Cultural effects on perceptions of unauthorized software copying

Pei Hsuan Hsieh, Kuo Chuan Martin Yeh

研究成果: Article

1 引文 (Scopus)

摘要

In most prior cross-cultural studies, which explored the antecedents of software users'USC (Unauthorized Software Copying) intentions, legal and ethical perspectives of USC lacked careful and distinguishing discussions. Thus, this research compares the attitudes of undergraduates in Taiwan and in the United States toward USC, in particular, legal and ethical perspectives. A collection of 133 surveys indicates undergraduate students in Taiwan are significantly more sensitive to USC than those in the United States. In addition, the self-reported ability to copy software was significantly lower among Taiwanese participants than U.S. students. For those who reported higher abilities to copy software or those with religious convictions, their attitudes seemed to be more open-minded toward USC either in terms of legality or degree of ethical behavior. The implications is that government agents should actively attempt to reformulate undergraduates' ethical values and enact appropriate policies to prevent students in Taiwan from engaging in USC.

原文English
頁(從 - 到)42-47
頁數6
期刊Journal of Computer Information Systems
53
發行號1
出版狀態Published - 2012 九月 1

指紋

Copying
Students
Taiwan
student
legality
ability
cultural studies
software
Values

All Science Journal Classification (ASJC) codes

  • Information Systems
  • Education
  • Computer Networks and Communications

引用此文

@article{39427be9dcf4429487121fb75587ffeb,
title = "Cultural effects on perceptions of unauthorized software copying",
abstract = "In most prior cross-cultural studies, which explored the antecedents of software users'USC (Unauthorized Software Copying) intentions, legal and ethical perspectives of USC lacked careful and distinguishing discussions. Thus, this research compares the attitudes of undergraduates in Taiwan and in the United States toward USC, in particular, legal and ethical perspectives. A collection of 133 surveys indicates undergraduate students in Taiwan are significantly more sensitive to USC than those in the United States. In addition, the self-reported ability to copy software was significantly lower among Taiwanese participants than U.S. students. For those who reported higher abilities to copy software or those with religious convictions, their attitudes seemed to be more open-minded toward USC either in terms of legality or degree of ethical behavior. The implications is that government agents should actively attempt to reformulate undergraduates' ethical values and enact appropriate policies to prevent students in Taiwan from engaging in USC.",
author = "Hsieh, {Pei Hsuan} and {Martin Yeh}, {Kuo Chuan}",
year = "2012",
month = "9",
day = "1",
language = "English",
volume = "53",
pages = "42--47",
journal = "Journal of Computer Information Systems",
issn = "0887-4417",
publisher = "International Association for Computer Information Systems",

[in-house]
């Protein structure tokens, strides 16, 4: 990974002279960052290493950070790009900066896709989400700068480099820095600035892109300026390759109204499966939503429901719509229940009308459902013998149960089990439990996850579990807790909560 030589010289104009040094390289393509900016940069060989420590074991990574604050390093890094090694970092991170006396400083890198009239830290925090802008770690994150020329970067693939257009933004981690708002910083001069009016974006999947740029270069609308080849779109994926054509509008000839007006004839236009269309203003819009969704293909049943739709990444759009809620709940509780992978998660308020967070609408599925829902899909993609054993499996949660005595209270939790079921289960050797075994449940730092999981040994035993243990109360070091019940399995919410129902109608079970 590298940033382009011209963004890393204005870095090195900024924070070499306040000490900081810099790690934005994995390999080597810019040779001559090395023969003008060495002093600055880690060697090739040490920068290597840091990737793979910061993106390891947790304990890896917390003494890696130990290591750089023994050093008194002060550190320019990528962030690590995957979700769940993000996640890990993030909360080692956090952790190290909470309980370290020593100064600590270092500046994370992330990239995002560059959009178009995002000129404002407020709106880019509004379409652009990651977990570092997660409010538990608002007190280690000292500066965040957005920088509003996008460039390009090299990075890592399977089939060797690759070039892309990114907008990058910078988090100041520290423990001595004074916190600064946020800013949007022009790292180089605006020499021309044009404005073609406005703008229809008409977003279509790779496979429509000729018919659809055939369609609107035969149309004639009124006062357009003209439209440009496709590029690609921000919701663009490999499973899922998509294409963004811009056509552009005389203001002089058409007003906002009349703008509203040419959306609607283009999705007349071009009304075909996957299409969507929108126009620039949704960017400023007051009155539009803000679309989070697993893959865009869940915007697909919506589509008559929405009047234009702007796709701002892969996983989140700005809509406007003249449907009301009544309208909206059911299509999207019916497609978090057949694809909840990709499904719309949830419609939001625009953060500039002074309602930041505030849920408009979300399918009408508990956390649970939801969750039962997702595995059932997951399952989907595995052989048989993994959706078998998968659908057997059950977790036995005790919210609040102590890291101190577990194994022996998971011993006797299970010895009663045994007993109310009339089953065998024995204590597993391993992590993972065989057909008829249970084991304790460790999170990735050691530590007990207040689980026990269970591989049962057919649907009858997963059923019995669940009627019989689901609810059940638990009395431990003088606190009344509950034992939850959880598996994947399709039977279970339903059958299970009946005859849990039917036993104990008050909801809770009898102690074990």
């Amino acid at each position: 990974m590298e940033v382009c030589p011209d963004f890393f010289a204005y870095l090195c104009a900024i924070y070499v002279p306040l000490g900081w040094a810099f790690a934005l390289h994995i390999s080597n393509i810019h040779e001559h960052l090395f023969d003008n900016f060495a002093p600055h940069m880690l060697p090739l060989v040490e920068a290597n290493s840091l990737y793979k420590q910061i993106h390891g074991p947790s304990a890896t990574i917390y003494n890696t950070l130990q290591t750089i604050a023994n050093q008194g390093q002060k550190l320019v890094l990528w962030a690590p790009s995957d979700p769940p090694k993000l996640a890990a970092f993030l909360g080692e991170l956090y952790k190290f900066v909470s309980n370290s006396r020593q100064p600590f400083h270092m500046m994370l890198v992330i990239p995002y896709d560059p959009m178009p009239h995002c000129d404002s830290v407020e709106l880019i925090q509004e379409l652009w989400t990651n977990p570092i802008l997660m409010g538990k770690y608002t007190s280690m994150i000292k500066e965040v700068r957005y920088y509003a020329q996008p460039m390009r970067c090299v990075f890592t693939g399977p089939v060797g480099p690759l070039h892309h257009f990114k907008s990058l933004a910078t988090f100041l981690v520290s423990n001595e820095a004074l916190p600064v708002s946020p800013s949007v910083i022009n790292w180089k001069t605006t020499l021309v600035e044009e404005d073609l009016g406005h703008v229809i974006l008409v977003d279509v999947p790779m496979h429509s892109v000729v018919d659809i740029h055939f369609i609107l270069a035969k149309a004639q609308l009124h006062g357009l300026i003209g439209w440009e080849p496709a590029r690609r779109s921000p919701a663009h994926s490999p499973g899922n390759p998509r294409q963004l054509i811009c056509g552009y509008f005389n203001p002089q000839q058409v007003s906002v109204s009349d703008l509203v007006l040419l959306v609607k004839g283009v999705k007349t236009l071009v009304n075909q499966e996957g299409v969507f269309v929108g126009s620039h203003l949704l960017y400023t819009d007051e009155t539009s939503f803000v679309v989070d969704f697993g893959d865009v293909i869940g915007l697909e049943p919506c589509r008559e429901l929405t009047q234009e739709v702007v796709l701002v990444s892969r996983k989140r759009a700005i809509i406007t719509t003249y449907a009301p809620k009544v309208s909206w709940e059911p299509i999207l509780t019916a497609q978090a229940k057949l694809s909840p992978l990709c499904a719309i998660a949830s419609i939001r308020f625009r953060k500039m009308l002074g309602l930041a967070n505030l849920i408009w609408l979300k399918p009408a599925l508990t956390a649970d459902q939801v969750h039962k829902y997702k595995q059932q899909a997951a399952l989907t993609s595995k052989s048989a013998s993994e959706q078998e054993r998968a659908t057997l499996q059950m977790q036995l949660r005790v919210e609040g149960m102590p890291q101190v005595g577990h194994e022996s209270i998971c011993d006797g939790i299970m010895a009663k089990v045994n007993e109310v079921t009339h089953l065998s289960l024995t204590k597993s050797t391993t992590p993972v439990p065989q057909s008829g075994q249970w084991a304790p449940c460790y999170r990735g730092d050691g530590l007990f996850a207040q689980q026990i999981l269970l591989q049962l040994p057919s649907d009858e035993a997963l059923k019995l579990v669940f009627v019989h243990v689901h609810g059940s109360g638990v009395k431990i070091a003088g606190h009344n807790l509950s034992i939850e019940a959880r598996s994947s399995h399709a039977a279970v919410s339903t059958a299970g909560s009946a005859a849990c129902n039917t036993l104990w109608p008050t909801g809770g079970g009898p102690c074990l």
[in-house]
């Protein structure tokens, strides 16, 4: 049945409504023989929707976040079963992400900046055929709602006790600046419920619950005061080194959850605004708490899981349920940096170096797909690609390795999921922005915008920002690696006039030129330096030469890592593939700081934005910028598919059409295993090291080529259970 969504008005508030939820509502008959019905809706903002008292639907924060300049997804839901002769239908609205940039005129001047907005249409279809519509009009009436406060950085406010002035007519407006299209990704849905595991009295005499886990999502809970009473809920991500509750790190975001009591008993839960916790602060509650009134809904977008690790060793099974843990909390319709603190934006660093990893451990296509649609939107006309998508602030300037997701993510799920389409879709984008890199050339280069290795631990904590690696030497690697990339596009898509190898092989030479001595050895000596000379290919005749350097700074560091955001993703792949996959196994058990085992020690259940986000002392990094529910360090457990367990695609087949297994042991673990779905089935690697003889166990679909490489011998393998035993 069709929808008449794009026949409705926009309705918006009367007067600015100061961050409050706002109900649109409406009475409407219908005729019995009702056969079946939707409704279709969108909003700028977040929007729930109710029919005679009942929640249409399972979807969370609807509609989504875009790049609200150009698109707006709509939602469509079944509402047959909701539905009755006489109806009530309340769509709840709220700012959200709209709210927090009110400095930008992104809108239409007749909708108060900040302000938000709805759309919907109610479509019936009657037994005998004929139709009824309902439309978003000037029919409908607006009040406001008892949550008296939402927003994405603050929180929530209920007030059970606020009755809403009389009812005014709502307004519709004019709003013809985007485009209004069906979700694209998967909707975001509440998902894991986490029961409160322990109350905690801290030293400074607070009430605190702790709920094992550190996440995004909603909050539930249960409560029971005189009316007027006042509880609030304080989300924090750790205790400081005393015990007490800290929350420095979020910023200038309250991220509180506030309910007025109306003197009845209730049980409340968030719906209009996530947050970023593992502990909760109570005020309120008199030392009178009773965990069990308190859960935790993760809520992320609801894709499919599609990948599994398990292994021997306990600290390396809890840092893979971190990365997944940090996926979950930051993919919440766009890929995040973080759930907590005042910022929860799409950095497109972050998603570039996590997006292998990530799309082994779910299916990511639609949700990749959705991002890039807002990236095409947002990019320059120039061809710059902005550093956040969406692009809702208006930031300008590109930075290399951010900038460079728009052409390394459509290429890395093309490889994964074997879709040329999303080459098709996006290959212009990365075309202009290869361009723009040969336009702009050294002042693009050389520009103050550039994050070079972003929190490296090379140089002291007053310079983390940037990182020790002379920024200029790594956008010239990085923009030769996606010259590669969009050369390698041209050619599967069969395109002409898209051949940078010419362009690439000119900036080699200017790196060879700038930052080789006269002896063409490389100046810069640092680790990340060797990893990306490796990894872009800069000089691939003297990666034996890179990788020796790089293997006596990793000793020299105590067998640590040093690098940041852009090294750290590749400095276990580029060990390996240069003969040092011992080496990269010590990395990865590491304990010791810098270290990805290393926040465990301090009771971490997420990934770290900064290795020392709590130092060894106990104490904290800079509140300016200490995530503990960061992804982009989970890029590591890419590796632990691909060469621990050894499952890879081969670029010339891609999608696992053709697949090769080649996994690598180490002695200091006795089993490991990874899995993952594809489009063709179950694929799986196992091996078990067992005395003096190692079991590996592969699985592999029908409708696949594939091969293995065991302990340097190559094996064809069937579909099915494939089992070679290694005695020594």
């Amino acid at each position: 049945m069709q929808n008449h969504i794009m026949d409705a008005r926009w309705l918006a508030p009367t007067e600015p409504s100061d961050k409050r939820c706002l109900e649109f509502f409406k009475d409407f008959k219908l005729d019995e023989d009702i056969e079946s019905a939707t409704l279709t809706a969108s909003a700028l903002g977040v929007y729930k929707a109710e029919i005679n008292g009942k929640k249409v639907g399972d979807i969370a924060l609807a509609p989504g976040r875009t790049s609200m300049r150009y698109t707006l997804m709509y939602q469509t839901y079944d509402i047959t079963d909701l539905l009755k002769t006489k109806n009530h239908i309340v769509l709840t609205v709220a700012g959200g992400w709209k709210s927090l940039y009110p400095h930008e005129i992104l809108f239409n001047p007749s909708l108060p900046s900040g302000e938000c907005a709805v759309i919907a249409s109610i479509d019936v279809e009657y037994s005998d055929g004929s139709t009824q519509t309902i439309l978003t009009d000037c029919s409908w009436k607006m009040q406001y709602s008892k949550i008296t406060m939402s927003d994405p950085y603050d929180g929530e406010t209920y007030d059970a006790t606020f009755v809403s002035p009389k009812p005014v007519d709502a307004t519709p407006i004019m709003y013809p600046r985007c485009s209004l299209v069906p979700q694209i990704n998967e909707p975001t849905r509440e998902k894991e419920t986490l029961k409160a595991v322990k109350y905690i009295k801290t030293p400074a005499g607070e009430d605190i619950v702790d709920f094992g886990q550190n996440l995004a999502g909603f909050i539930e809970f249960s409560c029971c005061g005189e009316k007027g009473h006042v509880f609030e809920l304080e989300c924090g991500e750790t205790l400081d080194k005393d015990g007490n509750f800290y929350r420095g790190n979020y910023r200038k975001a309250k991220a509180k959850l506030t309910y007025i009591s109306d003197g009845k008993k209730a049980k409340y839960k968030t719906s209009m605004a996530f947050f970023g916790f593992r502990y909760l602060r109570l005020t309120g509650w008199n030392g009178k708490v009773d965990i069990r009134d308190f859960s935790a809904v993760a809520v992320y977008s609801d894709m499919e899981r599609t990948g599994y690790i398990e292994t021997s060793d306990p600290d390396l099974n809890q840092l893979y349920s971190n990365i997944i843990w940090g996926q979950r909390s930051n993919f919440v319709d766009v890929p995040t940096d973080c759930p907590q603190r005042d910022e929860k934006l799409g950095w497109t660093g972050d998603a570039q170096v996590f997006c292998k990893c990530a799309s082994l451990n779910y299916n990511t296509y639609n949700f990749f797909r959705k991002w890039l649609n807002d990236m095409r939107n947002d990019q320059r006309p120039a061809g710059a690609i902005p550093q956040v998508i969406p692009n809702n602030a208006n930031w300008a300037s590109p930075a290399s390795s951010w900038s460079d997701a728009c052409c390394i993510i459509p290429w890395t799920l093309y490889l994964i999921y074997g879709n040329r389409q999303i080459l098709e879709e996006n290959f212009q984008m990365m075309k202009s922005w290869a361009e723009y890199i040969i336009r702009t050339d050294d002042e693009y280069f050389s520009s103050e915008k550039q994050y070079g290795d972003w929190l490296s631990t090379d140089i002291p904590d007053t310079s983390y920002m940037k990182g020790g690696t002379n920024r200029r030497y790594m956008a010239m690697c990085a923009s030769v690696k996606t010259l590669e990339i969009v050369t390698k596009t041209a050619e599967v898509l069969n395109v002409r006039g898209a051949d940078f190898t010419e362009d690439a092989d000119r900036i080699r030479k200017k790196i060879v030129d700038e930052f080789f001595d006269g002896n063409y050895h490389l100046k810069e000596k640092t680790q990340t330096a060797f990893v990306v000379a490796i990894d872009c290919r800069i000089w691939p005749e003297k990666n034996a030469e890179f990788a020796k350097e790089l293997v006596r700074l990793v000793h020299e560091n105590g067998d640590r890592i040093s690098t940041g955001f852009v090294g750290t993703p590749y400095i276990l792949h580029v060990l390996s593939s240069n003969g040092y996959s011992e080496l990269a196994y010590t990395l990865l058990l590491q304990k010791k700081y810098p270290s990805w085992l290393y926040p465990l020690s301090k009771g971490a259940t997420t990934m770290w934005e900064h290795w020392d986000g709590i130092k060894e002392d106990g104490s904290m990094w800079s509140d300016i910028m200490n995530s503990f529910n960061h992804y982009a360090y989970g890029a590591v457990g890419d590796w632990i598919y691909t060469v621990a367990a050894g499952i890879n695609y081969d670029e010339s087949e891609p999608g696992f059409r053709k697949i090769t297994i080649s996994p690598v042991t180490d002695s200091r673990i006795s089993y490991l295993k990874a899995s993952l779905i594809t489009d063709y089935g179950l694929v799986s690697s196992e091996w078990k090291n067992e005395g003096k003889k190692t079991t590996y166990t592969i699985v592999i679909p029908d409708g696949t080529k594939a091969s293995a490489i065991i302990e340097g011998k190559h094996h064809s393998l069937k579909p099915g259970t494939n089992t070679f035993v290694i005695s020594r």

number = "1",

}

Cultural effects on perceptions of unauthorized software copying. / Hsieh, Pei Hsuan; Martin Yeh, Kuo Chuan.

於: Journal of Computer Information Systems, 卷 53, 編號 1, 01.09.2012, p. 42-47.

研究成果: Article

TY - JOUR

T1 - Cultural effects on perceptions of unauthorized software copying

AU - Hsieh, Pei Hsuan

AU - Martin Yeh, Kuo Chuan

PY - 2012/9/1

Y1 - 2012/9/1

N2 - In most prior cross-cultural studies, which explored the antecedents of software users'USC (Unauthorized Software Copying) intentions, legal and ethical perspectives of USC lacked careful and distinguishing discussions. Thus, this research compares the attitudes of undergraduates in Taiwan and in the United States toward USC, in particular, legal and ethical perspectives. A collection of 133 surveys indicates undergraduate students in Taiwan are significantly more sensitive to USC than those in the United States. In addition, the self-reported ability to copy software was significantly lower among Taiwanese participants than U.S. students. For those who reported higher abilities to copy software or those with religious convictions, their attitudes seemed to be more open-minded toward USC either in terms of legality or degree of ethical behavior. The implications is that government agents should actively attempt to reformulate undergraduates' ethical values and enact appropriate policies to prevent students in Taiwan from engaging in USC.

AB - In most prior cross-cultural studies, which explored the antecedents of software users'USC (Unauthorized Software Copying) intentions, legal and ethical perspectives of USC lacked careful and distinguishing discussions. Thus, this research compares the attitudes of undergraduates in Taiwan and in the United States toward USC, in particular, legal and ethical perspectives. A collection of 133 surveys indicates undergraduate students in Taiwan are significantly more sensitive to USC than those in the United States. In addition, the self-reported ability to copy software was significantly lower among Taiwanese participants than U.S. students. For those who reported higher abilities to copy software or those with religious convictions, their attitudes seemed to be more open-minded toward USC either in terms of legality or degree of ethical behavior. The implications is that government agents should actively attempt to reformulate undergraduates' ethical values and enact appropriate policies to prevent students in Taiwan from engaging in USC.

UR - http://www.scopus.com/inward/record.url?scp=84869168475&partnerID=8YFLogxK

UR - http://www.scopus.com/inward/citedby.url?scp=84869168475&partnerID=8YFLogxK

M3 - Article

AN - SCOPUS:84869168475

VL - 53

SP - 42

EP - 47

JO - Journal of Computer Information Systems

JF - Journal of Computer Information Systems

SN - 0887-4417

IS - 1

ER -